What was known about the structure of the retina is that the retinal basement membrane 10 (see FIG. 1) is at the surface of the retina, above the axons 11 which emanate from the retinal ganglion cells 12. These axons 11 which emanate from the retinal ganglion cells eventually come together and form the optic nerve (not shown) which projects to the brain. Beneath the retinal ganglion cells 12 are nerve cells involved in intermediate signal processing, such as amacrine cells 13, bipolar cells 14, interplexiform cells 15, and horizontal cells 16. At the back or outer layer of the retina are the photoreceptor cells 17. In degenerative diseases of the retina, such as retinitis pigmentosa, the photoreceptor cells 17 degrade, but the other nerve cells remain viable.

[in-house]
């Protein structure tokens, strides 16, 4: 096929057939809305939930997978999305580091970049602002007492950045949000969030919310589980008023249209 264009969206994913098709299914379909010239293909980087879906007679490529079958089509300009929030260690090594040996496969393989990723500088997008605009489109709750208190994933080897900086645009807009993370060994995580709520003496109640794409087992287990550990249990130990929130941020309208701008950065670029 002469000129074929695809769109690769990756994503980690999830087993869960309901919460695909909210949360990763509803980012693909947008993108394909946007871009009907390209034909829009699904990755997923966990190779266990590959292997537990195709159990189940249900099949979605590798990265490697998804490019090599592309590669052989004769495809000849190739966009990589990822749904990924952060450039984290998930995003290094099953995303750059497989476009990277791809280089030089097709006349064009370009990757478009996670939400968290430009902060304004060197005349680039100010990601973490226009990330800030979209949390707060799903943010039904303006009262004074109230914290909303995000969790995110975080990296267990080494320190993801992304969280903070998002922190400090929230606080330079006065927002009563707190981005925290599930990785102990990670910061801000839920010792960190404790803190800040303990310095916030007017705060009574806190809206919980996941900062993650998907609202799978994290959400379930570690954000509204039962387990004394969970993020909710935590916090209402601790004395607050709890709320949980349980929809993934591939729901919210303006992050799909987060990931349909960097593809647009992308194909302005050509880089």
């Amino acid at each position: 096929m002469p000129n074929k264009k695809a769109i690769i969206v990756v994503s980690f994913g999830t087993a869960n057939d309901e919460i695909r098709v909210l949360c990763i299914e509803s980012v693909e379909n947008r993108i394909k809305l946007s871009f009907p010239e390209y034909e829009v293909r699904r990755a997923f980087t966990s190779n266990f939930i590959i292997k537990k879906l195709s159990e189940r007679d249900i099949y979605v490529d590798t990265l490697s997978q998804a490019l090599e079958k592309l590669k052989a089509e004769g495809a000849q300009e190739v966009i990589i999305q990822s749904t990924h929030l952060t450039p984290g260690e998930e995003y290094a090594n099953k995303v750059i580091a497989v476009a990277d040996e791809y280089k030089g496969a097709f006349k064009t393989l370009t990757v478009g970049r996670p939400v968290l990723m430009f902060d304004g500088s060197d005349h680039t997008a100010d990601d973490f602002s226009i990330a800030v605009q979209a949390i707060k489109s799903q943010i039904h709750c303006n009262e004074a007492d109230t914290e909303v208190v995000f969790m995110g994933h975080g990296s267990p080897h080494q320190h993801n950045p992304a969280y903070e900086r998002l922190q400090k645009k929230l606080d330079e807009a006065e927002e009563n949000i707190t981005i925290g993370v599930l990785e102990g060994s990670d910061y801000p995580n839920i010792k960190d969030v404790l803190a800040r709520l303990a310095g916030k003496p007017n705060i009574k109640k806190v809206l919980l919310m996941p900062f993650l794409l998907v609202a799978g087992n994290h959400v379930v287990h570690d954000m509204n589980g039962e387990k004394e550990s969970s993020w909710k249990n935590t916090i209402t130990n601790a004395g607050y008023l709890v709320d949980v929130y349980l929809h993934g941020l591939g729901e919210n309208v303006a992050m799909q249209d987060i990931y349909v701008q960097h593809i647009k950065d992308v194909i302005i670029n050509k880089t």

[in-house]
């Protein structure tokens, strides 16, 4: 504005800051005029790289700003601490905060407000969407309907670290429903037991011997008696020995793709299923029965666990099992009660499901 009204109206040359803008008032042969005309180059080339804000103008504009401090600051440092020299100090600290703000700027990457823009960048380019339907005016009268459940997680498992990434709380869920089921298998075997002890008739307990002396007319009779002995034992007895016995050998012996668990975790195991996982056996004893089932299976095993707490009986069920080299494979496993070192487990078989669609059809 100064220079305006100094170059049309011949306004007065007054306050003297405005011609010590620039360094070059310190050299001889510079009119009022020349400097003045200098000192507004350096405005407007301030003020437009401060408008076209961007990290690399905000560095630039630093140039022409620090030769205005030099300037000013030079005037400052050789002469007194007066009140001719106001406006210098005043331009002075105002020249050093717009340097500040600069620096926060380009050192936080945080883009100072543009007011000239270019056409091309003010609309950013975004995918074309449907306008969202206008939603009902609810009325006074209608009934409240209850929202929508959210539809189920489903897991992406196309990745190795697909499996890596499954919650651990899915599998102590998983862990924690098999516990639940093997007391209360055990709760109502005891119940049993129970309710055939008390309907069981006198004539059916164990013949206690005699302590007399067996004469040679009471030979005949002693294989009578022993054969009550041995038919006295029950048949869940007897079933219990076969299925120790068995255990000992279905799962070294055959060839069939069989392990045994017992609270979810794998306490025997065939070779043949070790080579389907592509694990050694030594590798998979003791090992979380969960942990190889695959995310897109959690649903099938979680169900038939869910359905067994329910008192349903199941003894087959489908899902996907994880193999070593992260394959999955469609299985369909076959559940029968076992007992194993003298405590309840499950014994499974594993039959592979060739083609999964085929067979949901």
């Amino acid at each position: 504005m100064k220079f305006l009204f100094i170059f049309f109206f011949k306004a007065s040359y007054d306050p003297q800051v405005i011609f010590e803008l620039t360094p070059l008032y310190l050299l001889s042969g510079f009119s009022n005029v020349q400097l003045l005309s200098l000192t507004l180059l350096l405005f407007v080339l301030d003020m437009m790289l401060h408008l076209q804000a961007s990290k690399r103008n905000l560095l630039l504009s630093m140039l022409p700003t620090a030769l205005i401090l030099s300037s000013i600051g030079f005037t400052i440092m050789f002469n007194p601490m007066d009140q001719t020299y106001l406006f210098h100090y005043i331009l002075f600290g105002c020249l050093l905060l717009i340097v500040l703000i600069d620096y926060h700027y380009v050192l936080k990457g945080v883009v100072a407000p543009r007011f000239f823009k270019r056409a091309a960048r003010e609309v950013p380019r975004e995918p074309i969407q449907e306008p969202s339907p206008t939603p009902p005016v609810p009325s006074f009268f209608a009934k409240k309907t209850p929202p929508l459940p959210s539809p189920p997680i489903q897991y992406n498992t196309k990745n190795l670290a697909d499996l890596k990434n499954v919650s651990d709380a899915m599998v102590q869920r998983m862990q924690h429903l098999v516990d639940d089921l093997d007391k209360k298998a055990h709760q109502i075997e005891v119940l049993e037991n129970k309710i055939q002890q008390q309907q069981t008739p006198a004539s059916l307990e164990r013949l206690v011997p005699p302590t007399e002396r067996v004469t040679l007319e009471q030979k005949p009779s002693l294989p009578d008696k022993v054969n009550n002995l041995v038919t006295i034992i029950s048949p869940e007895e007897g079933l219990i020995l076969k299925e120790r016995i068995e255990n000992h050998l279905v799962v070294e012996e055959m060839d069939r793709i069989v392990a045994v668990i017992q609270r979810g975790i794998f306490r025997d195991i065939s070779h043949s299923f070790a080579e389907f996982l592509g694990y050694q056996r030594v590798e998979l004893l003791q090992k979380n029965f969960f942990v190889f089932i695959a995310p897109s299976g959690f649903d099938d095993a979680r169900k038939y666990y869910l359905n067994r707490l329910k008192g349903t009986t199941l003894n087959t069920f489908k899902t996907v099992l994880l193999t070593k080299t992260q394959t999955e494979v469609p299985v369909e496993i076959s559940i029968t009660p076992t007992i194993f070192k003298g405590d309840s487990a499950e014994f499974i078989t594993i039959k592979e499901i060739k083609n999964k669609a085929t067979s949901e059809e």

Pioneering work by de Juan, Jr. et al. embodied in U.S. Pat. No. 5,109,844 for RETINAL MICROSTIMULATION which issued May 5, 1992, provided the teaching for a method for stimulating the still viable retinal cells as well as for an apparatus for practicing this method, said teachings and disclosure being hereby incorporated by reference. As taught by de Juan, Jr. et al. '884, a focused stimulation of the retinal ganglion cells 12 could produce focused phosphenes which, if stimulated by an array apparatus, could simulate vision. De Juan, Jr. et al. '844 also teaches that the stimulation current capable of penetrating the retina to an excitation depth of approximately 30 micrometers is sufficient to depolarize the ganglion cells and evoke an action potential therefrom, the patient's perception of which is a focused phosphene. While de Juan, Jr. et al. '844 does not dwell on the stimulation waveform, this patent does teach that the waveform should preferably have an amplitude of not greater than about 0.3 to 3 milliampere and be biphasic having pulse duration of about 0.1 to about 2 milliseconds per phase, with a frequency of about 50 to 100 hertz.